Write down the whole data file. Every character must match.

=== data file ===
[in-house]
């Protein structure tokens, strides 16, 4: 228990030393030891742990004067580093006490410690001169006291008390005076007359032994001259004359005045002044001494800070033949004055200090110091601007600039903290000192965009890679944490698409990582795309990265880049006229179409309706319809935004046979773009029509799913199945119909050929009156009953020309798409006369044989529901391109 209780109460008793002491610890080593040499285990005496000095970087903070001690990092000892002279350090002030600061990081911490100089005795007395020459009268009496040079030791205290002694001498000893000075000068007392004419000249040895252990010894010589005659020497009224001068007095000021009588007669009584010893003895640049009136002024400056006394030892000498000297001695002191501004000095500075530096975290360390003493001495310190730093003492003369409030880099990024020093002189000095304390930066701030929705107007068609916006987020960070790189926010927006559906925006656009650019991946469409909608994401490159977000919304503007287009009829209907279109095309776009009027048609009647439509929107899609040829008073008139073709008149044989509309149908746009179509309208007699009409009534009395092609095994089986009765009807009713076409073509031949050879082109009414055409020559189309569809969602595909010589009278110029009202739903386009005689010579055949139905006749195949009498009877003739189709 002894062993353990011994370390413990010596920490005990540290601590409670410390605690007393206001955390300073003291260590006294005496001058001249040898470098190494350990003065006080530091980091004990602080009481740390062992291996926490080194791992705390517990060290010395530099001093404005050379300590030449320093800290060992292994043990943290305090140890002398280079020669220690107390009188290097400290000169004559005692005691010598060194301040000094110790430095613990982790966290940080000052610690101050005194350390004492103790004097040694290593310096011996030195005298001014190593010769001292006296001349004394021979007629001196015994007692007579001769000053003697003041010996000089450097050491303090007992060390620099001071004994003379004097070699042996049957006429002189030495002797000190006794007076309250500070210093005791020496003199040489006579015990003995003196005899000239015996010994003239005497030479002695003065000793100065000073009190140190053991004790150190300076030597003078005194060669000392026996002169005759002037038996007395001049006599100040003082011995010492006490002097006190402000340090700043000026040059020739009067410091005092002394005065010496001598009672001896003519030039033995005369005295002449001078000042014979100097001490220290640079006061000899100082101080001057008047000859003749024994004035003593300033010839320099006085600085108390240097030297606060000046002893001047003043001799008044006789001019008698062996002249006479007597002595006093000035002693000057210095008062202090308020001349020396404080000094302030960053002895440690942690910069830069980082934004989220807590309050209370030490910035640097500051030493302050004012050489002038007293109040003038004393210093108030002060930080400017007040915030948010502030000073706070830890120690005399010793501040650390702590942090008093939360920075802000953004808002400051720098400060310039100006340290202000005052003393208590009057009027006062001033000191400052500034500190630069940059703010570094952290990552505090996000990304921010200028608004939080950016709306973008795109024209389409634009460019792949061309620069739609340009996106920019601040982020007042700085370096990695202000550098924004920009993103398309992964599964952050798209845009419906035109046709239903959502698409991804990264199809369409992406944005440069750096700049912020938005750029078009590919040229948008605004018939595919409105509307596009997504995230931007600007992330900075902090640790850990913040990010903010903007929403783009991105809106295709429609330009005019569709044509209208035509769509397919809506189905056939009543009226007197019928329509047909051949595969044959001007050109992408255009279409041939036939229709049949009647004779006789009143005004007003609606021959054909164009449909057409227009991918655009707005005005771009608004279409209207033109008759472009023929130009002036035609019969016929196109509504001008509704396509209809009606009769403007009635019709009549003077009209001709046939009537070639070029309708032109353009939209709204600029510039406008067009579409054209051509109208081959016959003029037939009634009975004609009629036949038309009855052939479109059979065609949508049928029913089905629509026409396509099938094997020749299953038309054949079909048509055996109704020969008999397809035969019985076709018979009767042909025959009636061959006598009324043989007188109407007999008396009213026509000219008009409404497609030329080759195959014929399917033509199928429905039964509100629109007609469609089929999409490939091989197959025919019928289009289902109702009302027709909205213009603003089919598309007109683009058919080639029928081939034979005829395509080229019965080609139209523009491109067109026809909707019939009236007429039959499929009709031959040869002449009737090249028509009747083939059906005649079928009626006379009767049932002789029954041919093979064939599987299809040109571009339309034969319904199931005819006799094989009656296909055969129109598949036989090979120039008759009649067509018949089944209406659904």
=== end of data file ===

[in-house]
């Protein structure tokens, strides 16, 4: 228990030393030891742990004067580093006490410690001169006291008390005076007359032994001259004359005045002044001494800070033949004055200090110091601007600039903290000192965009890679944490698409990582795309990265880049006229179409309706319809935004046979773009029509799913199945119909050929009156009953020309798409006369044989529901391109 209780109460008793002491610890080593040499285990005496000095970087903070001690990092000892002279350090002030600061990081911490100089005795007395020459009268009496040079030791205290002694001498000893000075000068007392004419000249040895252990010894010589005659020497009224001068007095000021009588007669009584010893003895640049009136002024400056006394030892000498000297001695002191501004000095500075530096975290360390003493001495310190730093003492003369409030880099990024020093002189000095304390930066701030929705107007068609916006987020960070790189926010927006559906925006656009650019991946469409909608994401490159977000919304503007287009009829209907279109095309776009009027048609009647439509929107899609040829008073008139073709008149044989509309149908746009179509309208007699009409009534009395092609095994089986009765009807009713076409073509031949050879082109009414055409020559189309569809969602595909010589009278110029009202739903386009005689010579055949139905006749195949009498009877003739189709 002894062993353990011994370390413990010596920490005990540290601590409670410390605690007393206001955390300073003291260590006294005496001058001249040898470098190494350990003065006080530091980091004990602080009481740390062992291996926490080194791992705390517990060290010395530099001093404005050379300590030449320093800290060992292994043990943290305090140890002398280079020669220690107390009188290097400290000169004559005692005691010598060194301040000094110790430095613990982790966290940080000052610690101050005194350390004492103790004097040694290593310096011996030195005298001014190593010769001292006296001349004394021979007629001196015994007692007579001769000053003697003041010996000089450097050491303090007992060390620099001071004994003379004097070699042996049957006429002189030495002797000190006794007076309250500070210093005791020496003199040489006579015990003995003196005899000239015996010994003239005497030479002695003065000793100065000073009190140190053991004790150190300076030597003078005194060669000392026996002169005759002037038996007395001049006599100040003082011995010492006490002097006190402000340090700043000026040059020739009067410091005092002394005065010496001598009672001896003519030039033995005369005295002449001078000042014979100097001490220290640079006061000899100082101080001057008047000859003749024994004035003593300033010839320099006085600085108390240097030297606060000046002893001047003043001799008044006789001019008698062996002249006479007597002595006093000035002693000057210095008062202090308020001349020396404080000094302030960053002895440690942690910069830069980082934004989220807590309050209370030490910035640097500051030493302050004012050489002038007293109040003038004393210093108030002060930080400017007040915030948010502030000073706070830890120690005399010793501040650390702590942090008093939360920075802000953004808002400051720098400060310039100006340290202000005052003393208590009057009027006062001033000191400052500034500190630069940059703010570094952290990552505090996000990304921010200028608004939080950016709306973008795109024209389409634009460019792949061309620069739609340009996106920019601040982020007042700085370096990695202000550098924004920009993103398309992964599964952050798209845009419906035109046709239903959502698409991804990264199809369409992406944005440069750096700049912020938005750029078009590919040229948008605004018939595919409105509307596009997504995230931007600007992330900075902090640790850990913040990010903010903007929403783009991105809106295709429609330009005019569709044509209208035509769509397919809506189905056939009543009226007197019928329509047909051949595969044959001007050109992408255009279409041939036939229709049949009647004779006789009143005004007003609606021959054909164009449909057409227009991918655009707005005005771009608004279409209207033109008759472009023929130009002036035609019969016929196109509504001008509704396509209809009606009769403007009635019709009549003077009209001709046939009537070639070029309708032109353009939209709204600029510039406008067009579409054209051509109208081959016959003029037939009634009975004609009629036949038309009855052939479109059979065609949508049928029913089905629509026409396509099938094997020749299953038309054949079909048509055996109704020969008999397809035969019985076709018979009767042909025959009636061959006598009324043989007188109407007999008396009213026509000219008009409404497609030329080759195959014929399917033509199928429905039964509100629109007609469609089929999409490939091989197959025919019928289009289902109702009302027709909205213009603003089919598309007109683009058919080639029928081939034979005829395509080229019965080609139209523009491109067109026809909707019939009236007429039959499929009709031959040869002449009737090249028509009747083939059906005649079928009626006379009767049932002789029954041919093979064939599987299809040109571009339309034969319904199931005819006799094989009656296909055969129109598949036989090979120039008759009649067509018949089944209406659904």